Trim ends of leeks and split lengthwise.  Rinse well and set ina pyrex pan.  Bring beef stock to a boil and pour over leeks.  Bake at 350 for about 1/2 hour or until the stock has reduced and leeks are tender.  Sprinkle on cheese and melt under broiler for a few minutes.  Serve immediately

Saturday, October 22, 2011

I'm Back

I know that I have been absent for quite some time.  It has been a busy and stressful summer.  First off, we have had the most rainy summer I have ever experienced.  This led to numerous problems situations that we have had to work around: 

First off we did not get the barn finished as we had intended as our property is mainly clay and to try to work around in the mud was just no fun.

With the barn not finished our animals have had to reside in makeshift pens and were shuffled several times to different areas.  Husband did finish the portion of the barn that hooked to the hen house, so we were able to get some permanent quarters for the geese and ducks. The old duck half of the hen house was taken over by the new laying hens (Plymouth Barred Rock).  The upper portion of this 'barn section' can now house the hay, and we managed to get most of that out of the garage (yeah! more room)

The pigs have been moved three times now.  One earlier post shows what should have been their permanent pen.  Unfortunately with the relentless rain the entire area became a huge mud pit with the muck reaching the pigs bellies in some places.  We worried that they would become ill or get some kind of foot disease, so we moved them once again.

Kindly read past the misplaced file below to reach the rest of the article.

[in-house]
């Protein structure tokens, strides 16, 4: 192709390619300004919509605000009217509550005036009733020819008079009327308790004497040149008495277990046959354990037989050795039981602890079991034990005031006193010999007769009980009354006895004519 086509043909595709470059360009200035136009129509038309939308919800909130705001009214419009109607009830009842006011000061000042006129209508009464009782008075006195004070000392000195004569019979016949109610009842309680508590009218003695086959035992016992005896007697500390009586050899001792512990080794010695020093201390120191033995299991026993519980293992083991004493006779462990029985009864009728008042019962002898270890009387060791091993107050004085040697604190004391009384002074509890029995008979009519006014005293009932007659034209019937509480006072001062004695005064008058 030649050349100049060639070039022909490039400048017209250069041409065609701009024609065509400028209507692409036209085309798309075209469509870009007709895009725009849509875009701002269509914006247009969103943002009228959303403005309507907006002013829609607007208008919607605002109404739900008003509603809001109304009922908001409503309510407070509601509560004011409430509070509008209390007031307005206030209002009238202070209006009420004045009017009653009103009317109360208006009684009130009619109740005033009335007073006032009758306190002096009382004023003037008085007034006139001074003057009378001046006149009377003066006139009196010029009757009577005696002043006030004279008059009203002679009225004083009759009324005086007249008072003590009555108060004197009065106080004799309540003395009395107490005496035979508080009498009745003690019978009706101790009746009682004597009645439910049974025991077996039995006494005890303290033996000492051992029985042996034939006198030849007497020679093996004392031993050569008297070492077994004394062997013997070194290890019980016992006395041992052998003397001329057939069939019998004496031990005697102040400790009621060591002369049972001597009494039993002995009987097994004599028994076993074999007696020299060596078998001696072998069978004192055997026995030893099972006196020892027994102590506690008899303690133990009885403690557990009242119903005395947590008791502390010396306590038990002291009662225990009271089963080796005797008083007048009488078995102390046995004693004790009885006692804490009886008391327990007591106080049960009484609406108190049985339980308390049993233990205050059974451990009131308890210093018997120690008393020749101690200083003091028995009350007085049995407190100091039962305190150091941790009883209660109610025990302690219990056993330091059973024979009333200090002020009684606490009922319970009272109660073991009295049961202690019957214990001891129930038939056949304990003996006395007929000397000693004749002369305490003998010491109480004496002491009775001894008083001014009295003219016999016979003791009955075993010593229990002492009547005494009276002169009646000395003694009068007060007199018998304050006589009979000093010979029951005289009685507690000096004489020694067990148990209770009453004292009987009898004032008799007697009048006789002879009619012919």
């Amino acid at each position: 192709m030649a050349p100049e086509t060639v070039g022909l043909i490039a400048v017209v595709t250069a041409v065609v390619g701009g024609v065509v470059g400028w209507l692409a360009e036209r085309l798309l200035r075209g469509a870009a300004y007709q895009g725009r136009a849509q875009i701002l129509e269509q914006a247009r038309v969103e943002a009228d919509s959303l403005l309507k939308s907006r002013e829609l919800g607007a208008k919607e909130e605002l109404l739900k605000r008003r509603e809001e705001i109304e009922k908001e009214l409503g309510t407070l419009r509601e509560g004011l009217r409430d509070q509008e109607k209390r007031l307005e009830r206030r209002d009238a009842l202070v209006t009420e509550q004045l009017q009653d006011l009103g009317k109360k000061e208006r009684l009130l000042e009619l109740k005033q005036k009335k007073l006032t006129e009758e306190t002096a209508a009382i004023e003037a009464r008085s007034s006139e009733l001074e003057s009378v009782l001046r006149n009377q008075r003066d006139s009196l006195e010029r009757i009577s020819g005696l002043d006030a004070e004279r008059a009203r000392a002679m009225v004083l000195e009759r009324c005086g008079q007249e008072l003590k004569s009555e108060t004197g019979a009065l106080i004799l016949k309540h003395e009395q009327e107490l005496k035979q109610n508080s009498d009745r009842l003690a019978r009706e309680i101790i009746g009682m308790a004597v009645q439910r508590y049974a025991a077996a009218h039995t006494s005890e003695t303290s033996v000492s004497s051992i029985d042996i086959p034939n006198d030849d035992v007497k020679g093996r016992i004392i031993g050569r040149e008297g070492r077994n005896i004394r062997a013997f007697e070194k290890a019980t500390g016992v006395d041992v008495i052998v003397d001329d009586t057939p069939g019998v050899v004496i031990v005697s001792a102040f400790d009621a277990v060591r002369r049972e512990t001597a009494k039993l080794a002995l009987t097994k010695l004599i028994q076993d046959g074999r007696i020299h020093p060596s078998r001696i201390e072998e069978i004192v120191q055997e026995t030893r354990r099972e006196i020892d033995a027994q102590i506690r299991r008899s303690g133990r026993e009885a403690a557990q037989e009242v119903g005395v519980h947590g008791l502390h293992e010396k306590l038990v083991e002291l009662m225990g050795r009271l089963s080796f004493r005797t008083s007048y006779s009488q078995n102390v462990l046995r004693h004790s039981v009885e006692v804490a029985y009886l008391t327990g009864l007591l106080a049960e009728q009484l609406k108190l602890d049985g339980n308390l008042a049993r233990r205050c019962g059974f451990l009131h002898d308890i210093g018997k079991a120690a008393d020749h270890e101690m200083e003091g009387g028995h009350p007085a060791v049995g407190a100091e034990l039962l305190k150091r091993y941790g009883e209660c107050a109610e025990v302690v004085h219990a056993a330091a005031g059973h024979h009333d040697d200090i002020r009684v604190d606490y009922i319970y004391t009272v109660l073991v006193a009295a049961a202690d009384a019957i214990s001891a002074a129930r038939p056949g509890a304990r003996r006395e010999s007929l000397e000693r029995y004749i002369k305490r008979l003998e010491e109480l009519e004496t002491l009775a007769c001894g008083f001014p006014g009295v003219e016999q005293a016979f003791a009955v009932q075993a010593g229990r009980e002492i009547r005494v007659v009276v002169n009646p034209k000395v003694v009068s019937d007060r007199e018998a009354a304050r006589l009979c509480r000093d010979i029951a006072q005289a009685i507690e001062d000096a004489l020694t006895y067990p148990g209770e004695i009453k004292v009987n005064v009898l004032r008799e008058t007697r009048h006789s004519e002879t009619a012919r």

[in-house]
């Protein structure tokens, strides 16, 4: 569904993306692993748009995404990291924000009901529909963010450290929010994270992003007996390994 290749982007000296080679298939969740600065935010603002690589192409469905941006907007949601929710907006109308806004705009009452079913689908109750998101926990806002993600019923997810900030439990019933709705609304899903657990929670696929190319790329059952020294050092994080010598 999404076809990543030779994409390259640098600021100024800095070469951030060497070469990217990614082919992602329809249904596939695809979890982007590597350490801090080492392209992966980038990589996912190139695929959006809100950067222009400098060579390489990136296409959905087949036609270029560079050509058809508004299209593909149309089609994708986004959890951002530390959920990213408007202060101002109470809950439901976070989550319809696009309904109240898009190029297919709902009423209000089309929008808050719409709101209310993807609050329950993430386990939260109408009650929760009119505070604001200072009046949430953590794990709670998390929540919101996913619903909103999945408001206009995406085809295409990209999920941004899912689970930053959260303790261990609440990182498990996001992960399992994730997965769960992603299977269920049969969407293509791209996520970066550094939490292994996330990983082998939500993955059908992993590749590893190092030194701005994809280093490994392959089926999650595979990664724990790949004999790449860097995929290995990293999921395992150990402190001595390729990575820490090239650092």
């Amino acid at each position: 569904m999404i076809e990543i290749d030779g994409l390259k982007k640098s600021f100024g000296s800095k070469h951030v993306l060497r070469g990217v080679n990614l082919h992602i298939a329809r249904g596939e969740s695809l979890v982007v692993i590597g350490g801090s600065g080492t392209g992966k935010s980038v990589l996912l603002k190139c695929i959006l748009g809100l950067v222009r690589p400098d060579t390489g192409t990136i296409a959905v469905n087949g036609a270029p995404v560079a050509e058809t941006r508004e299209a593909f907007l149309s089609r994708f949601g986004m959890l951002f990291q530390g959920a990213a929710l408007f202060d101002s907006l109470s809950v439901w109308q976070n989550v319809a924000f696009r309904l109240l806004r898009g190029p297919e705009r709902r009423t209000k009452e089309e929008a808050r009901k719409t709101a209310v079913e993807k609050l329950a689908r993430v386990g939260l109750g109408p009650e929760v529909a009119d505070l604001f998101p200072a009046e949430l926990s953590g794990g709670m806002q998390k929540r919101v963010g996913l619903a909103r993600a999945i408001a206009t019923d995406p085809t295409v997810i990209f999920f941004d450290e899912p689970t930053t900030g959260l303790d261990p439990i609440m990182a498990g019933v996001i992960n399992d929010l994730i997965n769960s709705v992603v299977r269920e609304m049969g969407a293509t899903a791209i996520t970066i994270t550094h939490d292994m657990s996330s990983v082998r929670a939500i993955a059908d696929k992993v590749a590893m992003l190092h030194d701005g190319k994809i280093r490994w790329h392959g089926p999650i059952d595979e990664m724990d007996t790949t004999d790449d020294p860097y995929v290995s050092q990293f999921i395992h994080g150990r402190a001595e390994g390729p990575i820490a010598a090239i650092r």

Most of the garden didn't get weeded on a regular basis because it was just too wet and the water was sitting in the pathways.  A lot of our garden plants did not produce this year because of the weather, yet some did surprisingly well.

I seem to have made quite a bit of jam this year - grape, black currant (from our gardens) and apricot (from a coworker's brother who lives in the Okanagan).

We had several sets of visitors over the summer.  My penpal from Germany and her husband came to stay for a few days during their holiday to BC and Alberta.  It was so great to finally meet her!

It took me three months to get our rental house finished and it was listed for sale last Friday.  With that complete I feel like I can breathe a sigh of relief.  I think that has caused me the greatest stress - trying to get the house repaired, painted and updated (Thank you Dad for all your help!) and the continual discovery of more damage caused by the last tenants not noticed on their departure.

We managed one day as a family holiday in which we travelled to Barkerville.  We all love visiting the historic gold rush town of Barkerville.

Husband and I also managed to get away to Kelowna for a few days in September.  It was a holiday for me but he had to work.  We drank lots of great Okanagan wine.  I know that most people don't associate Canada, or specifically British Columbia, with wine but we actually produce top quality wines in the Okanagan region.  I did a lot of walking around the hotel, downtown and the lake.   The weather was surprisingly good - rain overnight, overcast in the mornings and sunny and warm in the afternoon.

Husband also started a new job over the summer.  He has more stress but will not be out on the road as much which is a good thing because I always worry.

So that was about it for my summer (or lack thereof). Hopefully next year we will actually get some sunshine.  Now onto winter....

Friday, October 21, 2011

First Snow

Yes, you read that correctly. We had our first snowfall this morning. Luckily it did not stay and the sun came out in the afternoon.

I thought the pigs would be interested in the snow being such curious creatures, but no they were much more interested in the pail of donated apples